Tirilazad Mesylate

The effect of the lipid peroxidation inhibitor and scavenger of free radicals, Tirilazad, was investigated in two clinical trials. The STIPAS trial [70] (n = 111) showed that treatment of maximal 6 mg/kg/day for 3 days of Tirilazad Mesylate was safe. No difference between the treatment and placebo group were found concerning adverse events or mortality. Although the study was not designed to find treatment effects, they reported no difference in infarct volume. Concerning clinical outcome scores, the placebo group showed worse outcome parameters defined by GOS (favourable outcome with 2 mg/kg/day: 85% vs 92% in placebo group, p = 0.028). Both BI and NIHSS showed the same trend.

Thereafter, 4 clinical trials (RANTTAS I and II [71] and TESS I and II [72]) were conducted using the highest dose (6 mg/kg/day for 3 days). The RANTTAS trials (556 AIS patients) were stopped prematurely to allow for inclusion of another trial with higher Tirilazad dose (decision based upon interim analyses, but also studies in SAH patients and pre-clinical data. No favourable effect on clinical outcome (NIHSS, BI or GOS at 3 months) of the treatment over placebo was found. There were no safety concerns. In the TESS-I and II trials [72], CT was used to assess the effect of Tirilazad Mesylate on infarct outcome on day 8 (± 2 days) in 368 patients. Again no effect on clinical or radiological outcome was seen. Only in male patients with a cortical infarct, treatment with Tirilazad showed significant smaller infarct volumes (pre-defined subgroup (n = 136) analysis: 71 mL vs 143 mL in placebo, p = 0.001).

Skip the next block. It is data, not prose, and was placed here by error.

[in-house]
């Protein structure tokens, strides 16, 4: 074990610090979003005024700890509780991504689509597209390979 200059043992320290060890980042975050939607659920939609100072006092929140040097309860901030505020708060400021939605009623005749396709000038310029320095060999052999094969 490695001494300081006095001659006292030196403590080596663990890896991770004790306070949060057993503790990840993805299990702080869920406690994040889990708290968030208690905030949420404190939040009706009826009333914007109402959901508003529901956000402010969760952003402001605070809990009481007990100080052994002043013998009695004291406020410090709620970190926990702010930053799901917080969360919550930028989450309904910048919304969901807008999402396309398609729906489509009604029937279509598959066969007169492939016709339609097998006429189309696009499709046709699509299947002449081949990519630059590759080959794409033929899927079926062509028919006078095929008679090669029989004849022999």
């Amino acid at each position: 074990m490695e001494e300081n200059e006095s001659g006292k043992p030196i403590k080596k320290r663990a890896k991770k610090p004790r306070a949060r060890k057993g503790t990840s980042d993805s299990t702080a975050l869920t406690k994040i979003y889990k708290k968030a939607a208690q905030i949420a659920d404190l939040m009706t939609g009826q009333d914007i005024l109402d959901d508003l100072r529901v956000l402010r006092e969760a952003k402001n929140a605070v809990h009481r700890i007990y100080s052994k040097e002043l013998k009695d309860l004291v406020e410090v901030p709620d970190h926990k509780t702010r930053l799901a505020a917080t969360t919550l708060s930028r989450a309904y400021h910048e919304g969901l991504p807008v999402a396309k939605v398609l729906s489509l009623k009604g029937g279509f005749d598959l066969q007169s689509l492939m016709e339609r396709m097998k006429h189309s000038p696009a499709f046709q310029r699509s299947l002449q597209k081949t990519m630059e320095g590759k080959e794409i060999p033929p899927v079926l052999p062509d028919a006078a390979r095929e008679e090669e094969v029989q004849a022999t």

A review and meta-analysis of these clinical trials conducted for the effect of Tirilazad Mesylate in AIS even showed an increase in death or disability in the Tirilazad treatment group [73].

Blood-brain barrier dysfunction and vasogenic edema

Background

Blood–brain barrier (BBB) disruption following ischemic stroke is an early pathological event resulting in extravasation of blood components into the brain parenchyma. Disruption of this functional and physical barrier results in multiple detrimental effects, such as vasogenic edema formation, excessive cellular and molecular infiltration into the brain parenchyma including many inflammatory cells and cytokines, disrupting the interstitial composition, haemorrhagic transformation and eventually exacerbating brain injury [49, 74, 75]. During cerebral ischemia, one important contribution to BBB breakdown is matrix metalloproteinase (MMP) activation, followed by integrin (transmembrane glycoprotein receptors for the extracellular matrix) degradation.

Compounds

Albumin